“Using geothermal in our Kansas City-area store reflects our commitment to sustainable building practices whenever feasible,” said Mike Ward, IKEA U.S. president. “Fortunately, this location provides an opportunity to maximize IKEA Merriam’s renewable energy potential.”
This closed-loop ground-source heat pump system involves drilling 180 boreholes, six inches in diameter and 600 feet deep, into the earth across part of the 19-acre IKEA property. Pipes placed into these boreholes will form an underground network of loops for circulating 36,000 gallons of heat-transferring liquid (a water-based, anti-freeze solution) connected to 64 forced-air heat pumps to cool and heat the store. This system also includes five hot-water heat pumps to provide potable hot water needed for the store’s lavatory and restaurant operations.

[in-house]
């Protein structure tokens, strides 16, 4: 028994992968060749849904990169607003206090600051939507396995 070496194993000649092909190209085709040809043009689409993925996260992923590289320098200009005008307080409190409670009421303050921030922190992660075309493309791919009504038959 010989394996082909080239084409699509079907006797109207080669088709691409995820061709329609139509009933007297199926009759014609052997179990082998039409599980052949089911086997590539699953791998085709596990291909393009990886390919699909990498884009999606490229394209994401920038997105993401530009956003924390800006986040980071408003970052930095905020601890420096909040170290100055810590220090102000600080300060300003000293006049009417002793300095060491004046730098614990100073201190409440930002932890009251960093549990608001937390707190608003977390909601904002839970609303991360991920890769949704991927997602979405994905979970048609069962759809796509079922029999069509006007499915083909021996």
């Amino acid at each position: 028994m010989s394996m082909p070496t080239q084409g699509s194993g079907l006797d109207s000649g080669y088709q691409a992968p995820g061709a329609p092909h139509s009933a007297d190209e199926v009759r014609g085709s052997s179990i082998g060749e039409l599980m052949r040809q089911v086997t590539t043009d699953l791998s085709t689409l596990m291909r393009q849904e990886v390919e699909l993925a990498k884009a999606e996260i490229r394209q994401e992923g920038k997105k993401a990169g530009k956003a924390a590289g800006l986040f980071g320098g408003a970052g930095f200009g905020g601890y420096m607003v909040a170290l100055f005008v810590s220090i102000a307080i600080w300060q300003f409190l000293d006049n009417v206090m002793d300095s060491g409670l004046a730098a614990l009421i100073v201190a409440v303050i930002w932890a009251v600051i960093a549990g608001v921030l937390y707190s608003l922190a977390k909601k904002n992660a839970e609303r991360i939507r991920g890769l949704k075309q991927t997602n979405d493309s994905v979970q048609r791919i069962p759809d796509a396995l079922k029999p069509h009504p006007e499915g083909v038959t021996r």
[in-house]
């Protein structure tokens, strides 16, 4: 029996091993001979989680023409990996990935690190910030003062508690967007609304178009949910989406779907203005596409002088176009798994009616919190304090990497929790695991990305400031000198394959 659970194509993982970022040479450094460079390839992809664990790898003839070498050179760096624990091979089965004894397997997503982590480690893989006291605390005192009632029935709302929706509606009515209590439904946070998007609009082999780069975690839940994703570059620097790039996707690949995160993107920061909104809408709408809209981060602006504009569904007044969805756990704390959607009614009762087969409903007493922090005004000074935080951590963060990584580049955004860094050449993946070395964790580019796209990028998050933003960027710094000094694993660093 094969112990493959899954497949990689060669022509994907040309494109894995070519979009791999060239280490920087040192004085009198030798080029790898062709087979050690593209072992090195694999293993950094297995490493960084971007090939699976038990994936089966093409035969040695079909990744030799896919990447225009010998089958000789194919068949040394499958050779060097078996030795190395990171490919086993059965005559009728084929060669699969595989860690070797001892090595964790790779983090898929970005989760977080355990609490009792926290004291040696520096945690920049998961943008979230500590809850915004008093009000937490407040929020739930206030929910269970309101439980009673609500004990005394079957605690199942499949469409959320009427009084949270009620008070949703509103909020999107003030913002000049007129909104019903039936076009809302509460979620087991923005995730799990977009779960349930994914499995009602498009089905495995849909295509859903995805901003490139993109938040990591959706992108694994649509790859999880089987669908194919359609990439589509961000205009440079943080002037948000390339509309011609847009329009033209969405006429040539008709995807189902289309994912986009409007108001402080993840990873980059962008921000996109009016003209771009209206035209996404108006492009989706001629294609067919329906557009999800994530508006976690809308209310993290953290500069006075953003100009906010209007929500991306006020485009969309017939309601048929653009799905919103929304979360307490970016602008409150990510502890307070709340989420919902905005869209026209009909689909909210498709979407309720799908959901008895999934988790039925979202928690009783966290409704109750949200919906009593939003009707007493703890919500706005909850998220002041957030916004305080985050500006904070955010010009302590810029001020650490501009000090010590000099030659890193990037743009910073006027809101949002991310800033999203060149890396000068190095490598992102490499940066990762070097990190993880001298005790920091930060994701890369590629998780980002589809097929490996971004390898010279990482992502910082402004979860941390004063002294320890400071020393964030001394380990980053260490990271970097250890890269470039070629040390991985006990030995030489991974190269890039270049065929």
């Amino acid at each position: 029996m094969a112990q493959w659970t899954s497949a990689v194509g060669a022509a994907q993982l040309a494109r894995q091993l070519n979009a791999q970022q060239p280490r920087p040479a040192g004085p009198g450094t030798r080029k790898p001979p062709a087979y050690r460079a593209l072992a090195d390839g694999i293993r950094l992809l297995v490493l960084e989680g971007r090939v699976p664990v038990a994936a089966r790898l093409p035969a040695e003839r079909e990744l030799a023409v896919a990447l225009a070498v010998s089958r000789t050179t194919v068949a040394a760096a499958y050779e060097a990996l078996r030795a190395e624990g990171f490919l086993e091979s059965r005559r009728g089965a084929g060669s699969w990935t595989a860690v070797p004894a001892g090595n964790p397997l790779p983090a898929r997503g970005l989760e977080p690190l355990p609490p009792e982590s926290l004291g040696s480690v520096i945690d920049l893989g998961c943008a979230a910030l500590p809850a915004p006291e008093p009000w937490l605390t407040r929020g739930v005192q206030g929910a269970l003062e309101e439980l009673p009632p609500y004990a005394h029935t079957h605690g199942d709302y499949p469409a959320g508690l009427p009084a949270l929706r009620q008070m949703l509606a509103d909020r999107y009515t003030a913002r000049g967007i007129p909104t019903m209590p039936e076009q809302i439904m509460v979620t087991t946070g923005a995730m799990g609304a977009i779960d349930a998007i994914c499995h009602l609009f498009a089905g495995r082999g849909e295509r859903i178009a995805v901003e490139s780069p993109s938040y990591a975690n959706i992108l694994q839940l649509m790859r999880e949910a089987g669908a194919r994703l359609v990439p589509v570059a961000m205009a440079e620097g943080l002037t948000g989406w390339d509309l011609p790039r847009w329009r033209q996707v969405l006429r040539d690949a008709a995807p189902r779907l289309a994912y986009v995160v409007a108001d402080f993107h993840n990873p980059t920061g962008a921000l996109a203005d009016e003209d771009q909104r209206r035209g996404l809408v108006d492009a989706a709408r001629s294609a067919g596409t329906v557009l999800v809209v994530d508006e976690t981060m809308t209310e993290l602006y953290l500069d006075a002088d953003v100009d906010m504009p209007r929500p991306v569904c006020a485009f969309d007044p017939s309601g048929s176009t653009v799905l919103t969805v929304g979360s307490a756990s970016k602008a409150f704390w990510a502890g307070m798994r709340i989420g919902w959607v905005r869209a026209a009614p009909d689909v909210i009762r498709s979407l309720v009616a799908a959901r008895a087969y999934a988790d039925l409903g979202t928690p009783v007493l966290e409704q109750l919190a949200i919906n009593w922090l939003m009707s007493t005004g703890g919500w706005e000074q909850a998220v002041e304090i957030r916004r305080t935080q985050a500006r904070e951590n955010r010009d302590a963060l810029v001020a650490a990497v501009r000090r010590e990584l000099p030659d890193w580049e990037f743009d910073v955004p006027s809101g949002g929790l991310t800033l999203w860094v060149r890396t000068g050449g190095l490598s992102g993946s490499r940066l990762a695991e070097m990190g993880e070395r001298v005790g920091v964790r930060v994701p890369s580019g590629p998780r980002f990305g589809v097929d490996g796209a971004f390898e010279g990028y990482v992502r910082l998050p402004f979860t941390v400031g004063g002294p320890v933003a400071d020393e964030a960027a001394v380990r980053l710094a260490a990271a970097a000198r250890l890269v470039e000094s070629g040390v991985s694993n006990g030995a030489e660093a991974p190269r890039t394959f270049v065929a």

For the development, design, and installation of the Merriam store’s customized geothermal project, IKEA contracted with Colorado-based Major Geothermal, a leading integrator of geothermal heat pump system design and installation, with experience on projects in Asia, Europe, and North America.
Consistent with the company’s goal of being energy independent by 2020, IKEA noted that globally it has installed more than 300,000 solar panels, owns/operates approximately 137 wind turbines in Europe, and has geothermal systems at approximately 50 locations.
The Merriam store also is being evaluated for solar potential.
For more information, visit www.ikea-usa.com.
Publication date: 9/30/2013